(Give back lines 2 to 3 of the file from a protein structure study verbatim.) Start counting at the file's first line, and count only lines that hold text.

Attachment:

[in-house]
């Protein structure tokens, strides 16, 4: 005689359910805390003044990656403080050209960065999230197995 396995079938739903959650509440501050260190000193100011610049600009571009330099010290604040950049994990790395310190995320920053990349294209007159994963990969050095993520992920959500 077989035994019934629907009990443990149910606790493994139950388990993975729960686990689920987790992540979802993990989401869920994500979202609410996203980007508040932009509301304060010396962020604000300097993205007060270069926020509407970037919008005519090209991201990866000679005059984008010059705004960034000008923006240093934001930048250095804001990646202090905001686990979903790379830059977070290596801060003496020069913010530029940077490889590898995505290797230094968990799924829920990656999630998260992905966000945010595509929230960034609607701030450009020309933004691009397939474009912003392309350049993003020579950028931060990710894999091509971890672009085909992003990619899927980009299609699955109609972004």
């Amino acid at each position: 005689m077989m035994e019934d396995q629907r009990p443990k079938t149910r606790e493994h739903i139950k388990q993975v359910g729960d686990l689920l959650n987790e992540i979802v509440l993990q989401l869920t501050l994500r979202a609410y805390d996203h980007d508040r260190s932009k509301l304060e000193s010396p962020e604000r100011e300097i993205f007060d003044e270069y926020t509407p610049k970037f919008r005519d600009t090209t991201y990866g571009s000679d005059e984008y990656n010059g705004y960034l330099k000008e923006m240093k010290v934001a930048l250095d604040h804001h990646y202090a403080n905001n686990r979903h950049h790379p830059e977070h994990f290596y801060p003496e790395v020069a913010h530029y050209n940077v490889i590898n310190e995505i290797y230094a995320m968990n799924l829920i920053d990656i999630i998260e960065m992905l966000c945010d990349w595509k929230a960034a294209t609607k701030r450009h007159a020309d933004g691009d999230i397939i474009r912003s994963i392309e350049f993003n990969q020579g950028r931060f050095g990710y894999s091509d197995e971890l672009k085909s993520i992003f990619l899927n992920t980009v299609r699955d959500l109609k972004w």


């Protein structure tokens, strides 16, 4: 005689359910805390003044990656403080050209960065999230197995 396995079938739903959650509440501050260190000193100011610049600009571009330099010290604040950049994990790395310190995320920053990349294209007159994963990969050095993520992920959500 077989035994019934629907009990443990149910606790493994139950388990993975729960686990689920987790992540979802993990989401869920994500979202609410996203980007508040932009509301304060010396962020604000300097993205007060270069926020509407970037919008005519090209991201990866000679005059984008010059705004960034000008923006240093934001930048250095804001990646202090905001686990979903790379830059977070290596801060003496020069913010530029940077490889590898995505290797230094968990799924829920990656999630998260992905966000945010595509929230960034609607701030450009020309933004691009397939474009912003392309350049993003020579950028931060990710894999091509971890672009085909992003990619899927980009299609699955109609972004």
């Amino acid at each position: 005689m077989m035994e019934d396995q629907r009990p443990k079938t149910r606790e493994h739903i139950k388990q993975v359910g729960d686990l689920l959650n987790e992540i979802v509440l993990q989401l869920t501050l994500r979202a609410y805390d996203h980007d508040r260190s932009k509301l304060e000193s010396p962020e604000r100011e300097i993205f007060d003044e270069y926020t509407p610049k970037f919008r005519d600009t090209t991201y990866g571009s000679d005059e984008y990656n010059g705004y960034l330099k000008e923006m240093k010290v934001a930048l250095d604040h804001h990646y202090a403080n905001n686990r979903h950049h790379p830059e977070h994990f290596y801060p003496e790395v020069a913010h530029y050209n940077v490889i590898n310190e995505i290797y230094a995320m968990n799924l829920i920053d990656i999630i998260e960065m992905l966000c945010d990349w595509k929230a960034a294209t609607k701030r450009h007159a020309d933004g691009d999230i397939i474009r912003s994963i392309e350049f993003n990969q020579g950028r931060f050095g990710y894999s091509d197995e971890l672009k085909s993520i992003f990619l899927n992920t980009v299609r699955d959500l109609k972004w």